Powys Metal Mines Survey
(also known as St Harmon)
lies in the community of St Harmon in the county of Powys. It is located at Ordnance Survey national grid reference SN97657930.
The mine is recorded in the CPAT Historic Environment Record as number 8436 and this number should be quoted in all correspondence.
Lead (Pre 1869-1878)
The vein trends ENE in Silurian Frongoch formation rocks. The mineralisation includes galena, pyrite and chalcopyrite.
A large engine shaft, now blocked, and an older shaft, also blocked, are situated at the south-western end of the sett. There was also a deep adit and level both now run-in.
There is a short run of tramway surviving as earthworks on the dressing floors which supply ore to the ore bins above the buddles.
A leat leads off from the stream down to the dressing floors where it supplied water to the buddles and crusher.
Substantial remains of an engine house survive on the dressing floors. This was a 33" cylinder double acting engine used for pumping, winding and crushing. The engine house has brick quoins on the corners and a round chimney attatched to the corner of the
boiler room. There appears to have been a stone lined culvert running northwards out from the engine (?) room. The engine also pumped the West Fedw mine shaft.
A substantial concrete base south-west of the latter building for another horizontal winding engine displays a number of fixing bolts and narrow linear pits. Interpretation is made difficult by the dense tree cover.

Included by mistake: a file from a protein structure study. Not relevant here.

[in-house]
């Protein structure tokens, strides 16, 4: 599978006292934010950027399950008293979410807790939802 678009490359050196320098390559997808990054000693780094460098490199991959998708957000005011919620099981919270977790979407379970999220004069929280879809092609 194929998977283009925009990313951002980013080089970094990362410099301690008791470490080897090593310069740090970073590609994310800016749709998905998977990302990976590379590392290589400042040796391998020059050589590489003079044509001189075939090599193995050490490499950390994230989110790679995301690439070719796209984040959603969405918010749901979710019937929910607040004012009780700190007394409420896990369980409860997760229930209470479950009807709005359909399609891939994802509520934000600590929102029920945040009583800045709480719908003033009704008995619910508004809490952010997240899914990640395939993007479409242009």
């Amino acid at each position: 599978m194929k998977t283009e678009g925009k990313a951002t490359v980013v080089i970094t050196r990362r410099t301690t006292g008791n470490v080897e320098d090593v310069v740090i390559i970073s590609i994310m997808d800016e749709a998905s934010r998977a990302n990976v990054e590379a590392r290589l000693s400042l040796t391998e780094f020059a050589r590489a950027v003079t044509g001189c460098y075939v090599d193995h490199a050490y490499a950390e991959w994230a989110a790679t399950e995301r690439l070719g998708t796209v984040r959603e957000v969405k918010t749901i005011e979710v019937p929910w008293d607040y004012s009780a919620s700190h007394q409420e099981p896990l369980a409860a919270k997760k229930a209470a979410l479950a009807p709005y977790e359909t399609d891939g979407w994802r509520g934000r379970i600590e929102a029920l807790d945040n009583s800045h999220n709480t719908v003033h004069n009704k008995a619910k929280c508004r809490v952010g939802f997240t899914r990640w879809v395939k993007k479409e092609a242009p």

A number of small waterwheels are mentioned as being present but the only wheelpit seen was for driving the two buddles.
A large reservoir is located at the south-western extreme of the mine for supplying water to the dressing floors.
There is a bob pit at the rim of the engine shaft.
A crusher house and two round buddles are visible together with a set of seven ore bins above the buddles.
A substantial foundation exists above the buddles which has traces of internal partitions but its function is not clear; it would be the most logical position for a platform for the jiggers.
Two large ore bins, which have largely collapsed due to damage when a nearby farm track was cut through, can be seen below the engine shaft.
Mine office and store buildings are to be found alongside the track into the small forestry plantation below Plas Tylwch.
This HTML page is reproduced from the Powys and Clwyd Metal Mine Surveys which were undertaken between May 1992 and December 1993 by Mark Walters and Pat Frost of the Clwyd Powys Archaeological Trust with financial support from Powys County Council, Clwyd County Council and Cadw: Welsh Historic Monuments. Further information about this site is available in CPAT's Regional Historic Environment Record.
Page produced by Rachel Stebbings and Chris Martin.